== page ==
Our staff and volunteers have continued to contribute their time and expertise, even at a personal cost. Dr. Michael Alkan, who has been with the Open Clinic since its inception, voices the dedication and concerns of our volunteers: “Because of my age, I am in one of the [high-]risk groups. I decided to continue my weekly shift at the Clinic, protecting myself the best I can, because life for asylum seekers – which is problematic at the best of times – has now become impossible. We have lots of questions: what should we do when medications run out? What should we do with patients sick enough to be hospitalized, but not as sick as the people they will find in the chaotic hospitals? What will we do if the disease breaks out in the crowded cellars, which are home to ten or twelve people? Many questions, and very few answers...”
In addition, we appealed to the Ministry of Health to provide translations for health directives in several languages in order to directly address vulnerable communities. Thankfully, this effort gradually bore fruit. Meanwhile, we created and circulated a video in Tigrinya, the language of Eritrean asylum seekers, Israel’s biggest asylum-seeker community, to answer questions about the outbreak. The video has been viewed nearly 5,000 times.
As we at PHRI swiftly adapted our activities during the health crisis, a surprising development took place: PHRI went from being a longstanding but much ignored champion of the right to health of vulnerable communities to the main point of contact of the Ministry of Health in liaising with these communities and formulating a public health strategy that includes their needs. If this continues beyond the current outbreak, it would augur a dramatic change in the way the Health Ministry views its responsibilities toward these communities.
PHRI has scored other successes during this time. One was the granting of access to state-funded isolation units for those whose living conditions prevented them from being able to quarantine at home, thereby protecting their families and the community at large. In a groundbreaking step, the Ministry of Health adopted PHRI’s call and guaranteed that all uninsured populations would have access to COVID-19-related treatment, including tests, quarantine solutions, and hospitalizations, so that they will not be crippled by exorbitant medical costs. In addition, PHRI ensured that any preexisting medical conditions would be covered if a patient were hospitalized due to COVID-19. PHRI has also promoted free coronavirus testing in South Tel Aviv, where many members of the asylum-seeking community live. And PHRI’s advocacy resulted in the appointment of an Eritrean “treatment coordinator” at the Ministry of Health, who serves as a contact point for asylum seekers in need of assistance in all matters related to the coronavirus crisis.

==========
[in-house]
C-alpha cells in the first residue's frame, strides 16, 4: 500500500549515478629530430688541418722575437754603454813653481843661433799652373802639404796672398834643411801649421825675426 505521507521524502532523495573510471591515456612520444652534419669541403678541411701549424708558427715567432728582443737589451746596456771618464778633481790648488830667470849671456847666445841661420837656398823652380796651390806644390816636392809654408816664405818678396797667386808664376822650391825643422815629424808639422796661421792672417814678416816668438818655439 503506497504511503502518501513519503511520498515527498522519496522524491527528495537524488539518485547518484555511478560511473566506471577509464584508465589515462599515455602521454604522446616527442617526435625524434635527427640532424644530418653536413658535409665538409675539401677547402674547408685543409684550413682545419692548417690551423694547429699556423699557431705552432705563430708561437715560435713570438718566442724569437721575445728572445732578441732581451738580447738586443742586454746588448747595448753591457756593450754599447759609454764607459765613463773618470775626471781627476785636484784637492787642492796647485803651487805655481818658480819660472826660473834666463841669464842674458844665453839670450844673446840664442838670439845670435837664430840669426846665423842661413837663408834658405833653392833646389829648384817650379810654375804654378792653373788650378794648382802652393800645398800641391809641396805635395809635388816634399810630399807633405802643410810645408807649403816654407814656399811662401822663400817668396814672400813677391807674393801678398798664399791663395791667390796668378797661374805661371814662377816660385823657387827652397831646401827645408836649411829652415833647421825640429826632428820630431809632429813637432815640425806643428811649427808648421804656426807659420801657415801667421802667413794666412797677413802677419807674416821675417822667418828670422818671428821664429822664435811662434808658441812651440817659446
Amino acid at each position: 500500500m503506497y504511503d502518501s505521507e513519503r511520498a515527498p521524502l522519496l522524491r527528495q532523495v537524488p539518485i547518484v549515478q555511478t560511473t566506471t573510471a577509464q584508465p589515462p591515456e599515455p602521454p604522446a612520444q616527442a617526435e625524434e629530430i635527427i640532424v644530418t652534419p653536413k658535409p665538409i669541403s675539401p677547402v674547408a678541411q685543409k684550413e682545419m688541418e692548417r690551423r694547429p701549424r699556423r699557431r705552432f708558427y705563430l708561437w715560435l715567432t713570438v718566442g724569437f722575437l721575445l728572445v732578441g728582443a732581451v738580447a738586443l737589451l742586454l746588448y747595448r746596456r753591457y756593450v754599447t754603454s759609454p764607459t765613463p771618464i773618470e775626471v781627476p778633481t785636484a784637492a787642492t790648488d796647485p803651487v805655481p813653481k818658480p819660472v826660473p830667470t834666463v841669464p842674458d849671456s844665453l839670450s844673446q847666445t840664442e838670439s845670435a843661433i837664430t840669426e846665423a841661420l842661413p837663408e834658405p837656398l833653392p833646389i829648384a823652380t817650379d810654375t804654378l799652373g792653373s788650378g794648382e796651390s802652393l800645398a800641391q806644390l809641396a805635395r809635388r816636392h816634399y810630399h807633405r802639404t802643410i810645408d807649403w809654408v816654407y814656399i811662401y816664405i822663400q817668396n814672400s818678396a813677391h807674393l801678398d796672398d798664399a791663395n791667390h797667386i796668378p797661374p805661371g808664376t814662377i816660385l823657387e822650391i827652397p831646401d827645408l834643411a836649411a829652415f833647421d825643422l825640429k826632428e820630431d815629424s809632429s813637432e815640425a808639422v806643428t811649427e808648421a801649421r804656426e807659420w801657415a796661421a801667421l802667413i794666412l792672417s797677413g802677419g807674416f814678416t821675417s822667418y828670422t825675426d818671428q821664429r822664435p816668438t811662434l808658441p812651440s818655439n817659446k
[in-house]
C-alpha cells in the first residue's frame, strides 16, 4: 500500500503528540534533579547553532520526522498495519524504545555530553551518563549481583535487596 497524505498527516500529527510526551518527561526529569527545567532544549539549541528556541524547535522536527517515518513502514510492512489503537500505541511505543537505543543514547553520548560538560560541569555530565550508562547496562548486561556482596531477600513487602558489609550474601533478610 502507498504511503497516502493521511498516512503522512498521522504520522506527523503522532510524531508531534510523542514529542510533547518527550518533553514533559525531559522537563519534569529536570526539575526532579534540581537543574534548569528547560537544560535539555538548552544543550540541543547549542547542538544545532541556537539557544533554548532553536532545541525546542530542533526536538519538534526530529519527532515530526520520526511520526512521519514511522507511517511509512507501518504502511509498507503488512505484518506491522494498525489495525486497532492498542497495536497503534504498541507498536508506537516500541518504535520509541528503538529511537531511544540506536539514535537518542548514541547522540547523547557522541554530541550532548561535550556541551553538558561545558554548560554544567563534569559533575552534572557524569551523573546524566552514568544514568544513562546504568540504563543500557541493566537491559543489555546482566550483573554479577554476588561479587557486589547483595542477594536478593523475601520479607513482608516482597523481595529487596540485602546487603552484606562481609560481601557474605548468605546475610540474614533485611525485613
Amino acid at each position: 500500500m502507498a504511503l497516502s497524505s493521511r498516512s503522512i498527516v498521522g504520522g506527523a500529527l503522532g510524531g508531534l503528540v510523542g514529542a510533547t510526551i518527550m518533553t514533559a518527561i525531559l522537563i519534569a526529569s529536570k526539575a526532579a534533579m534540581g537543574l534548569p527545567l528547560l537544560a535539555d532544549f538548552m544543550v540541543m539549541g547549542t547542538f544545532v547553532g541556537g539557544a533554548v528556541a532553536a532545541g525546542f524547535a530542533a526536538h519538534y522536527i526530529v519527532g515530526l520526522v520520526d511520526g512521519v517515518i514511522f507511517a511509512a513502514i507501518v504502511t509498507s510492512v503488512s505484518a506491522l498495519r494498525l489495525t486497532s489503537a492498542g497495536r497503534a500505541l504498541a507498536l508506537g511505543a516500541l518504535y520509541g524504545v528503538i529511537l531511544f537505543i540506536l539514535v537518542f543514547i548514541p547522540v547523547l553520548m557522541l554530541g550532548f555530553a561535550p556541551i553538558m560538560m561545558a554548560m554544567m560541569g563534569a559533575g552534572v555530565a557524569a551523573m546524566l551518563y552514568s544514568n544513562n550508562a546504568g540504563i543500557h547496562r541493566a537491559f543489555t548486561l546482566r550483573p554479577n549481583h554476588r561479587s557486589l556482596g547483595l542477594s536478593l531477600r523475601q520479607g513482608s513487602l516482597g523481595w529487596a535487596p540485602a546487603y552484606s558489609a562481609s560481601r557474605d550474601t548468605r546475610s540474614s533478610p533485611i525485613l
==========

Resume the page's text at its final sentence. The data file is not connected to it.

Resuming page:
Throughout this time, PHRI has received five times as many requests for private insurance assistance as during the months prior to the outbreak. Generally, asylum seekers are guaranteed medical care as long as they keep working – but insurance coverage ended for many who lost their jobs during the crisis, leaving them with few options for medical care, except in cases of emergency. PHRI’s rate of success in extending insurance in these cases has been around 90 percent, thereby securing non-emergency treatment for these communities in the hardest of times.
Finally, after a lengthy battle, PHRI, together with other human rights organizations, secured a groundbreaking victory at the Supreme Court and managed to overturn the unjust Deposit Law. This law, which had been in place since 2017, deducted 20 percent of asylum seekers’ salaries into an escrow account until they left the country, thus contributing to their impoverishment and distress. Due to the Court’s decision, the community now has a slightly better chance of keeping its head above water.
These are times when many of us may have serious trepidations about our wellbeing, or may feel powerless. Now, more than ever, is a time that we must stand in solidarity with those who have experienced these very same concerns all along and secure the right to health of all who live in our region.
Dana Moss is the international advocacy coordinator at Physicians for Human Rights Israel